There is good and bad everywhere, however, we are all human and one feature of many deaths in custody cases is the issue of the welfare of those who have been arrested and at times the attitude and behaviour of the Officer’s that have detained individuals.
The circumstances of their arrest, the use of force, the use of restraint, mental health and even general medical issues, need to be addressed.
The significance of this inquiry is to have a particular focus on the support available for families, as many of these cases have the common trend of the lack of free following information and also significant delays in providing information or even updates of the loss of a loved one.
Furthermore, should the Home Secretary’s wish of reinvigorating the notion that” The Public are the Police and the Police are the Public”, then sweeping changes have to be made not just with the training of Police Officer’s but holding those the account when they participate in the systemic failure leading to someone dying in custody.
It is significant that on the day this inquiry is announced another person has lost their life whilst detained in Custody which figures have revealed is at it’s highest in the past 5 years, whilst there is yet another family that will be asking the common question “why?”.
They will commence on a journey of bureaucracy and the closing of ranks in terms of transparency and accountability, which will only assist in the highlighting of the issues that many families do face.
The fact that despite clear findings of misconduct in some cases, it is can only be described as frustrating that no Police Officer has ever been held responsible by way of conviction. Hence, only fuelling the argument that we have a two tier justice system meaning; those in uniform are immune from the law of the land.
This is why this inquiry is important and we have an essential role to play by supporting families that have been devastated by deaths in custody by cooperating with this inquiry alongside individuals also.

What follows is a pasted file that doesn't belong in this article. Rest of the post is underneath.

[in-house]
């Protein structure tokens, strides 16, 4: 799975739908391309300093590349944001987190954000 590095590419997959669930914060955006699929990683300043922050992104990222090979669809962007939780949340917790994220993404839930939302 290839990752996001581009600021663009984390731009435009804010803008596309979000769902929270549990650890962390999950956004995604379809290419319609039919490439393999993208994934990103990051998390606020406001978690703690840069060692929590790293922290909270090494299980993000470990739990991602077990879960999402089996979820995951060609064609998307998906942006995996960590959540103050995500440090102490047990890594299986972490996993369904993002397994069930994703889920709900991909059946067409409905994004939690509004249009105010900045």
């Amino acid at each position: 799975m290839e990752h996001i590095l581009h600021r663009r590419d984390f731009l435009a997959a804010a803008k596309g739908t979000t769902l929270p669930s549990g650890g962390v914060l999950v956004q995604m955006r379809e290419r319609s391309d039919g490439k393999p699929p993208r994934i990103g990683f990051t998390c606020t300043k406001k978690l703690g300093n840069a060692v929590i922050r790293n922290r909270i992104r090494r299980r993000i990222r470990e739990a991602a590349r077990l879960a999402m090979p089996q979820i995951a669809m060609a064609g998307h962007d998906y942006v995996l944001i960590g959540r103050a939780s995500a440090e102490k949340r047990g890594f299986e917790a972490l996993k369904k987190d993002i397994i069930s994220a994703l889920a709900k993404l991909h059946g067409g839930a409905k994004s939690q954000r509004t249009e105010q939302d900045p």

It will be interesting to see who is appointed by Theresa May to head this inquiry in addition to other members as they will need to be able to ask those difficult and searching questions without fear and demand answers, in order to ensure public confidence.
This is the beginning of that all important dialogue, following many years of what can only be described as lip service and now it’s time to act, meaning once this inquiry has been concluded with our utmost cooperation and recommendations made, there needs to be a national standard for dealing with those taken in custody which is placed in legislation and it made clear those that deviate from the law will be held to account in no uncertain terms.
Roles and responsibilities of agencies such as Mental Health, the NHS and Social Services need to be revised and clearly defined.
I believe that the Police should no longer play a role in section 136 (apart from observation purposes only)and this should solely be left to the Mental Health Service with their own staff. Everyone taken into custody should have a health and well being check irrespective of the circumstances surrounding their arrest within 1 hour of being brought into custody, without any input from any Police Officer.
This is only the commencement of a journey; how far the changes go will depend upon how far we are prepared to stand up and be counted as this is a clear opportunity to demand the change that we have always been seeking and we must ensure it happens.
24th July 2015